Wednesday, March 23, 2016

New Jersey has "Massive Achievement Gap" While New York's is Only "Large," via EEI Index

Education Cities and Great Schools have created a new tool that quantifies trends in achievement gaps in each state and in some cities. The tool is called the Education Equality Index, and it is described as “the first national comparative measure of the achievement gap between students from low-income families and their more advantaged peers at the school, city and state level.” The purpose of EEI is to “provide a foundation for research” so that states with large achievement gaps can model strategies from states that are successfully closing the learning gap between low-income and economically-advantaged youngsters. EEI was funded by the Michael and Susan Dell Foundation.

For methodology, see here.

Results show that “In most major U.S. cities, the achievement gap between students from low-income families and their more advantaged peers stagnated or grew between 2011 and 2014... However, according to the EEI, in 90 percent of major U.S. cities, there are individual schools that are closing or have closed the achievement gap suggesting that greater equality is achievable."

Let’s look first at New Jersey. According to a press release,
 [S]tudents from low-income families across New Jersey are less likely to attend schools that put them on an equal playing field than those in neighboring New York and Pennsylvania. Despite frequent recognition for having one of the top public school systems in the nation, EEI data demonstrates that economically disadvantaged students in the Garden State have limited access to school that help them achieve at similar levels as their more advantaged peers.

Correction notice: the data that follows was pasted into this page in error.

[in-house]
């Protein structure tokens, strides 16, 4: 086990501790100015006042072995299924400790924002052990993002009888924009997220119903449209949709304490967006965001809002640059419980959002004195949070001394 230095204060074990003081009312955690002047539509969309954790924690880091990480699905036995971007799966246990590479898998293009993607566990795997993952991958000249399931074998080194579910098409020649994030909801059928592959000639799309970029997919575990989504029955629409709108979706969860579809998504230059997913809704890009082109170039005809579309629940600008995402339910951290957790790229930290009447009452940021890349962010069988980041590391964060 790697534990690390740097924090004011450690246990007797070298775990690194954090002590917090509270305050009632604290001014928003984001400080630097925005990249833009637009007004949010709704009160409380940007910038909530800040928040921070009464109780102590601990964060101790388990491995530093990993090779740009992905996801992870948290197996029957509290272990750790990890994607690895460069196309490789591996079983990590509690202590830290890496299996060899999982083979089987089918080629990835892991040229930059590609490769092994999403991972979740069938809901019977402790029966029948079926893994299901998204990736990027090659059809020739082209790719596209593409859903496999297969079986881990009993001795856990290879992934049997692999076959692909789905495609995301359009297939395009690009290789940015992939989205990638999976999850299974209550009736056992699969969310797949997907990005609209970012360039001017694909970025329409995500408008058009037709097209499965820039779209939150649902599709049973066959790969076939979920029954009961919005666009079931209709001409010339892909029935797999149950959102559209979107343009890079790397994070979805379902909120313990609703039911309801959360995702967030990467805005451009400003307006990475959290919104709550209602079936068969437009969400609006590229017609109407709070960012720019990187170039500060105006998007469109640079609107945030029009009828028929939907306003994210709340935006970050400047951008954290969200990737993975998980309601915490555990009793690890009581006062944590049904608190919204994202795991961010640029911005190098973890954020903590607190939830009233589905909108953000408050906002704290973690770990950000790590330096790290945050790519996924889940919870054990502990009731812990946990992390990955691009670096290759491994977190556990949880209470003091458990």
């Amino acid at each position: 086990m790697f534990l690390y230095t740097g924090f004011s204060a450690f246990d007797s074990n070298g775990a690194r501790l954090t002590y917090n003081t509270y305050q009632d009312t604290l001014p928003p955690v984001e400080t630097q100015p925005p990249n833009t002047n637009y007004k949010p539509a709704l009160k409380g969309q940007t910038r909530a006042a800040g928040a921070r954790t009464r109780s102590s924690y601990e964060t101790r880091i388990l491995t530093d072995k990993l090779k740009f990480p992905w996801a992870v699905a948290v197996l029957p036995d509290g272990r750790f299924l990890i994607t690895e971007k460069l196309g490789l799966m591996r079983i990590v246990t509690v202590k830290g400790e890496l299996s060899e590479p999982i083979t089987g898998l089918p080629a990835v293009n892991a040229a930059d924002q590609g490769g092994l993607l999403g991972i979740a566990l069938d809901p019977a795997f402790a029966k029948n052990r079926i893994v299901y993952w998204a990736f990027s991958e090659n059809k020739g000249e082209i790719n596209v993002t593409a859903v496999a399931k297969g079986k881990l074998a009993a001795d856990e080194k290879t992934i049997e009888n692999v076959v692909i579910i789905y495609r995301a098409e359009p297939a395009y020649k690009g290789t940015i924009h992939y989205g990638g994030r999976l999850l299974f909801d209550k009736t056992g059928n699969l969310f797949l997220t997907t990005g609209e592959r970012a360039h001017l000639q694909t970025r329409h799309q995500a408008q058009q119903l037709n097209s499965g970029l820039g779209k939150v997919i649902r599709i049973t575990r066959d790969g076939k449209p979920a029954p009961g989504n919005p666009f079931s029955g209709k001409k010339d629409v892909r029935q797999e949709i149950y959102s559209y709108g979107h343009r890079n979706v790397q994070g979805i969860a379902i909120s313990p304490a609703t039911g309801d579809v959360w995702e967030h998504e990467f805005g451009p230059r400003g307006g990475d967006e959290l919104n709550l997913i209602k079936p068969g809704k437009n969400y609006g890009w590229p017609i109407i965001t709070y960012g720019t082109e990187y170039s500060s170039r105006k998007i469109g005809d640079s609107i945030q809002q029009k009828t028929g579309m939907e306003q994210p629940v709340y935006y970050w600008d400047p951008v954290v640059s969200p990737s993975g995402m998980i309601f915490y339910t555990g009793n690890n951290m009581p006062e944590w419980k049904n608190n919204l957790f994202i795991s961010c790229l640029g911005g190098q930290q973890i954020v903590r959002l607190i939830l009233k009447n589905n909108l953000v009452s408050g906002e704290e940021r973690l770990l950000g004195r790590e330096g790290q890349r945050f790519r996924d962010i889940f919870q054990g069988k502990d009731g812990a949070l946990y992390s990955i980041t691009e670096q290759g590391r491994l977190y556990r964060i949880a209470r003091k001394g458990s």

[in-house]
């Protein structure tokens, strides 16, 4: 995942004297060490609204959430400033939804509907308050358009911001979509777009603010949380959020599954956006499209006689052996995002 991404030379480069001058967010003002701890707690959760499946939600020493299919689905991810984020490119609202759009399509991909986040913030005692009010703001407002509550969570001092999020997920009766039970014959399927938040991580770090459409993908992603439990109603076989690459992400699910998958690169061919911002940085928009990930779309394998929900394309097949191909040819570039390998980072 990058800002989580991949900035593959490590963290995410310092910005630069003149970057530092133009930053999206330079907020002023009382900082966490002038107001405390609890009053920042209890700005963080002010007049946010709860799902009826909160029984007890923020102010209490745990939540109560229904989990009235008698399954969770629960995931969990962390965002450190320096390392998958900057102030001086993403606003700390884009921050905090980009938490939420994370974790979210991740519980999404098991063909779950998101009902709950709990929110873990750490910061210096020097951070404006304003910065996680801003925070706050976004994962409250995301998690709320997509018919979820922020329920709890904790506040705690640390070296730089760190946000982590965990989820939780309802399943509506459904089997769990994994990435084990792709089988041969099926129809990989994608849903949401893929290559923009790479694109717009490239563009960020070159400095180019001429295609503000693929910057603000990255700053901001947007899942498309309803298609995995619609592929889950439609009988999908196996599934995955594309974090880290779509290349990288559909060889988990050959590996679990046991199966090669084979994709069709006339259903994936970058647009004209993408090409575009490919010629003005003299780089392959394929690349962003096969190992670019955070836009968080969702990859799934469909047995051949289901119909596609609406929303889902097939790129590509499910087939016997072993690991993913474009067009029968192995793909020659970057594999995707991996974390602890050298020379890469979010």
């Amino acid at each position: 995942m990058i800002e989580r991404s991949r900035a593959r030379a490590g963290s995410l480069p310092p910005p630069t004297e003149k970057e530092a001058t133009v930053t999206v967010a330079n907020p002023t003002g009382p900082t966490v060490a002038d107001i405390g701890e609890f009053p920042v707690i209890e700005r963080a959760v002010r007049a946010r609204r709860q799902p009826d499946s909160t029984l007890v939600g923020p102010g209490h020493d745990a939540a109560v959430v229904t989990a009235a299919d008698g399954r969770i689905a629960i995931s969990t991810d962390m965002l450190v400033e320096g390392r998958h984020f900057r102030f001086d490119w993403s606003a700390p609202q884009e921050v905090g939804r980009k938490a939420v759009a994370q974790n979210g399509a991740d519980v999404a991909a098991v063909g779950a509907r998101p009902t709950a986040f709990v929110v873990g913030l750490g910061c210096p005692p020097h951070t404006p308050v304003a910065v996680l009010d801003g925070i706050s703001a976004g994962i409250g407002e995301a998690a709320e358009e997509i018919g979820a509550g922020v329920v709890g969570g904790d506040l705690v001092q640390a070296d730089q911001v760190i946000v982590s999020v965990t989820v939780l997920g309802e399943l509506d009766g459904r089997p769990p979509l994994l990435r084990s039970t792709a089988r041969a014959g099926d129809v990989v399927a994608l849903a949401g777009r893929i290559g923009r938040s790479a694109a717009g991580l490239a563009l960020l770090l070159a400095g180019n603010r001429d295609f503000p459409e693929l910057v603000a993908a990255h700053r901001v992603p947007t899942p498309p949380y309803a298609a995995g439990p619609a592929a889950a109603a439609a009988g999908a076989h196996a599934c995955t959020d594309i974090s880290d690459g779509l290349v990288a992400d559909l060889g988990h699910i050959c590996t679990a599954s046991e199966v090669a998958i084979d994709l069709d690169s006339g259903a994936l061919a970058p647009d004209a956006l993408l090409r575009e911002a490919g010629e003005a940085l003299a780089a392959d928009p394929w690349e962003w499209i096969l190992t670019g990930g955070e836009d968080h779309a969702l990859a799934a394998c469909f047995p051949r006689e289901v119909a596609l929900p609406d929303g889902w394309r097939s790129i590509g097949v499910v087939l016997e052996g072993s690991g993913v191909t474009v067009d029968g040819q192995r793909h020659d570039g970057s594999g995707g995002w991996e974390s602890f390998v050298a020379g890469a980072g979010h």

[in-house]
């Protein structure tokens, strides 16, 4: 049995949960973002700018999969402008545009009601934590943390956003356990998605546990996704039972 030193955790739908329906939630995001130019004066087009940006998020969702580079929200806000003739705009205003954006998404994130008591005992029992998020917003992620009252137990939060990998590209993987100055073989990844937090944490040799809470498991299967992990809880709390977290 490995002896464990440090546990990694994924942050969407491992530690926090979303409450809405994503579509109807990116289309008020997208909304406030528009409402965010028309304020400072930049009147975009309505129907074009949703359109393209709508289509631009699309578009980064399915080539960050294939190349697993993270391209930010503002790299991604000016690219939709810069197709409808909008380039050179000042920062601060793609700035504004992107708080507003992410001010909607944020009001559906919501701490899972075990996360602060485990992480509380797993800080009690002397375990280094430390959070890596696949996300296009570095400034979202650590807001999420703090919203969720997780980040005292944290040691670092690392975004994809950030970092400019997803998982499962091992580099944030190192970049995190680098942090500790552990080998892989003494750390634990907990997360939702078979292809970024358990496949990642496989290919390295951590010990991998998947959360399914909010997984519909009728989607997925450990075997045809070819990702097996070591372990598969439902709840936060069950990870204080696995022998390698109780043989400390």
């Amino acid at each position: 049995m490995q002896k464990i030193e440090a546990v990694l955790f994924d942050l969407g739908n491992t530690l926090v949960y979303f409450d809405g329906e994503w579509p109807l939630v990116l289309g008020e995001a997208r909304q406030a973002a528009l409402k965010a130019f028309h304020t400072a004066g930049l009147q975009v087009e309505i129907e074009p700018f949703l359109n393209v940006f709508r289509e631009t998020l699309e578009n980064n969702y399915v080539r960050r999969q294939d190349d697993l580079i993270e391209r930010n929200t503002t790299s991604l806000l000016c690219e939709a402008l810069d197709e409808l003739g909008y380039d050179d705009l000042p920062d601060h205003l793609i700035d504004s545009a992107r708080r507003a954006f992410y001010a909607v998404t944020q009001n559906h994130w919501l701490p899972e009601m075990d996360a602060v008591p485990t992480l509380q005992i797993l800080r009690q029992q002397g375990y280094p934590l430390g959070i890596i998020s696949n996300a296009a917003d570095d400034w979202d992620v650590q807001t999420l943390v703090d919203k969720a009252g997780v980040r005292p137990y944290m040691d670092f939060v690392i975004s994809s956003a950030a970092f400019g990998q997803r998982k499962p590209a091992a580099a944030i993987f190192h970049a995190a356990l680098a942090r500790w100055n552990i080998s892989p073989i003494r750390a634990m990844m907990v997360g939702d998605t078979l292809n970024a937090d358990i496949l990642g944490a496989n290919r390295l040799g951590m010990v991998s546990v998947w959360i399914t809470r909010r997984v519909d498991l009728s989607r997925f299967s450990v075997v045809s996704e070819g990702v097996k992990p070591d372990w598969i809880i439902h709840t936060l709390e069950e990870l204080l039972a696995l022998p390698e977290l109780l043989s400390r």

Key findings from the Education Equality Index include: 
New Jersey’s EEI score of 28.7 indicates that the state’s achievement gap is significantly larger than the nation’s and ranks the Garden State’s 22nd among the 35 states for which data is available.
Between 2011 and 2014, New Jersey’s achievement gap remained relatively unchanged, narrowing by just one percent.
Jersey City earns an EEI score of 34.2, indicating the city’s achievement gap is bigger than nearly 50 percent of major U.S. cities for which data is available. Positively, the gap shrunk by nine percent between 2011 and 2014.
Newark earns an EEI score of 32.2, indicating the city’s achievement gap is bigger than 55 percent of major U.S. cities for which data is available. Alarmingly, the gap grew by nine percent between 2011 and 2014.
Only three of 10 students from low-income families in Newark attend schools that are closing the achievement gap.
EEI also pulls out “top schools” that have relatively low achievement gaps. In Newark, those schools are two magnet schools (Science High and Technology High), five charter schools (Gray, Discovery, North Star, Maria L. Varisco-Rogers, and Robert Treat), one traditional (Branch Brook) and Essex County Vocational School.

In Jersey City, schools that were successfully closing the achievement gap were a two schools run not by the district but by Hudson County (County Prep and Explore 2000), Liberty High School (a joint venture between the district and Hudson County Community College), two charters (Golden Door and Soaring Heights), a magnet (Academy), and three traditional schools (Zampella, Wakeman,  and Number 5 Elementary School).

New Jersey's Education Equality Index was 28.7, New York's was 38.6. Any score below 37.9 is labeled as "massive achievement gap,". New York just barely eked out a placement in the category "large achievement gap." (See here for details.)

In New York State, the achievement gap grew slightly. Of the three cities studied – New York City, Buffalo, and Rochester --- Buffalo showed no change  while N.Y.C. and Rochester showed further widening between low-income student and higher-income students. The top schools in New York City – i.e., schools with “small or nonexistent achievement gaps that serve a student population where at least 51 percent of students are from low-income families as measured by the free or reduced price lunch (FRL) program” – were five Success Academy Charter Schools, Harvey Milk High School (designed for gay, lesbian, bisexual, and transgender students), and four traditional district schools: Yung Wing, Shuang Wen, Benjamin Altman, and Hernando De Soto

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